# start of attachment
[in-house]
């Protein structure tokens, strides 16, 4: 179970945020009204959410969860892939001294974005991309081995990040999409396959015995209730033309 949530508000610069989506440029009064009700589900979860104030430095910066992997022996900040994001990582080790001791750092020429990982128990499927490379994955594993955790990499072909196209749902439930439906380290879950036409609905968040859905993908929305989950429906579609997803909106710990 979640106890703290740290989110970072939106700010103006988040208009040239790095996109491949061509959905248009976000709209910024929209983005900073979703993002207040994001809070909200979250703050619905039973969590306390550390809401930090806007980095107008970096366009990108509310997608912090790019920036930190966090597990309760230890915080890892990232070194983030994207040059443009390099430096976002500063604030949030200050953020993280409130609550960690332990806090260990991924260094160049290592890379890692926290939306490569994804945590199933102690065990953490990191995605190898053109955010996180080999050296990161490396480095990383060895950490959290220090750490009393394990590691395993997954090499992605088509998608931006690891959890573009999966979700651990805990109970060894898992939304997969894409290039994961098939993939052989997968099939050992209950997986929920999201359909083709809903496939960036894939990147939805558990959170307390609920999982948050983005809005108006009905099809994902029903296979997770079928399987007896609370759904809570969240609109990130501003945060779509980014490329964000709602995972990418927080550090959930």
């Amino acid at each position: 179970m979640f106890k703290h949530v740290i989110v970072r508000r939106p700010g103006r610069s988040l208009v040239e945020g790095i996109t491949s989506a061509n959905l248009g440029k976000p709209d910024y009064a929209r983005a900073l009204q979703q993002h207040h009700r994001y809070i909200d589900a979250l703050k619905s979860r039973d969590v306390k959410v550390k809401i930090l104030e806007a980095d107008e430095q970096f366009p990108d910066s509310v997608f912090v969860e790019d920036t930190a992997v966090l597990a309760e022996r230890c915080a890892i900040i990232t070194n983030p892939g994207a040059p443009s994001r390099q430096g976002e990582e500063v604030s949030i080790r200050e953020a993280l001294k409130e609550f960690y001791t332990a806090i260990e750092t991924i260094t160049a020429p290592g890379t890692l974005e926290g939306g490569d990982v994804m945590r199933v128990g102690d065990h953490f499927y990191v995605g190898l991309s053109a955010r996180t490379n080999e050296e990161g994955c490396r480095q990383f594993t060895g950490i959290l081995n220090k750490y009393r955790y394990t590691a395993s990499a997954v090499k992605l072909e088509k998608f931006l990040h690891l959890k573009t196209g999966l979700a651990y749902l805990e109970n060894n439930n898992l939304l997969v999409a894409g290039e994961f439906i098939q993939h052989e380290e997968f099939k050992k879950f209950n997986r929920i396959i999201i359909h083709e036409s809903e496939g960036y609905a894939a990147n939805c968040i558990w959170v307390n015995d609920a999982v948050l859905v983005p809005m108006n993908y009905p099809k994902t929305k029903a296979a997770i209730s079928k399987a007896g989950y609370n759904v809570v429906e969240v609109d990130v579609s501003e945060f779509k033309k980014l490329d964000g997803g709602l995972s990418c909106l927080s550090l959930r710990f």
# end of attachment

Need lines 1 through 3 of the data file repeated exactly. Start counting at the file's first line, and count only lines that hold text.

[in-house]
């Protein structure tokens, strides 16, 4: 179970945020009204959410969860892939001294974005991309081995990040999409396959015995209730033309 949530508000610069989506440029009064009700589900979860104030430095910066992997022996900040994001990582080790001791750092020429990982128990499927490379994955594993955790990499072909196209749902439930439906380290879950036409609905968040859905993908929305989950429906579609997803909106710990 979640106890703290740290989110970072939106700010103006988040208009040239790095996109491949061509959905248009976000709209910024929209983005900073979703993002207040994001809070909200979250703050619905039973969590306390550390809401930090806007980095107008970096366009990108509310997608912090790019920036930190966090597990309760230890915080890892990232070194983030994207040059443009390099430096976002500063604030949030200050953020993280409130609550960690332990806090260990991924260094160049290592890379890692926290939306490569994804945590199933102690065990953490990191995605190898053109955010996180080999050296990161490396480095990383060895950490959290220090750490009393394990590691395993997954090499992605088509998608931006690891959890573009999966979700651990805990109970060894898992939304997969894409290039994961098939993939052989997968099939050992209950997986929920999201359909083709809903496939960036894939990147939805558990959170307390609920999982948050983005809005108006009905099809994902029903296979997770079928399987007896609370759904809570969240609109990130501003945060779509980014490329964000709602995972990418927080550090959930």
């Amino acid at each position: 179970m979640f106890k703290h949530v740290i989110v970072r508000r939106p700010g103006r610069s988040l208009v040239e945020g790095i996109t491949s989506a061509n959905l248009g440029k976000p709209d910024y009064a929209r983005a900073l009204q979703q993002h207040h009700r994001y809070i909200d589900a979250l703050k619905s979860r039973d969590v306390k959410v550390k809401i930090l104030e806007a980095d107008e430095q970096f366009p990108d910066s509310v997608f912090v969860e790019d920036t930190a992997v966090l597990a309760e022996r230890c915080a890892i900040i990232t070194n983030p892939g994207a040059p443009s994001r390099q430096g976002e990582e500063v604030s949030i080790r200050e953020a993280l001294k409130e609550f960690y001791t332990a806090i260990e750092t991924i260094t160049a020429p290592g890379t890692l974005e926290g939306g490569d990982v994804m945590r199933v128990g102690d065990h953490f499927y990191v995605g190898l991309s053109a955010r996180t490379n080999e050296e990161g994955c490396r480095q990383f594993t060895g950490i959290l081995n220090k750490y009393r955790y394990t590691a395993s990499a997954v090499k992605l072909e088509k998608f931006l990040h690891l959890k573009t196209g999966l979700a651990y749902l805990e109970n060894n439930n898992l939304l997969v999409a894409g290039e994961f439906i098939q993939h052989e380290e997968f099939k050992k879950f209950n997986r929920i396959i999201i359909h083709e036409s809903e496939g960036y609905a894939a990147n939805c968040i558990w959170v307390n015995d609920a999982v948050l859905v983005p809005m108006n993908y009905p099809k994902t929305k029903a296979a997770i209730s079928k399987a007896g989950y609370n759904v809570v429906e969240v609109d990130v579609s501003e945060f779509k033309k980014l490329d964000g997803g709602l995972s990418c909106l927080s550090l959930r710990f």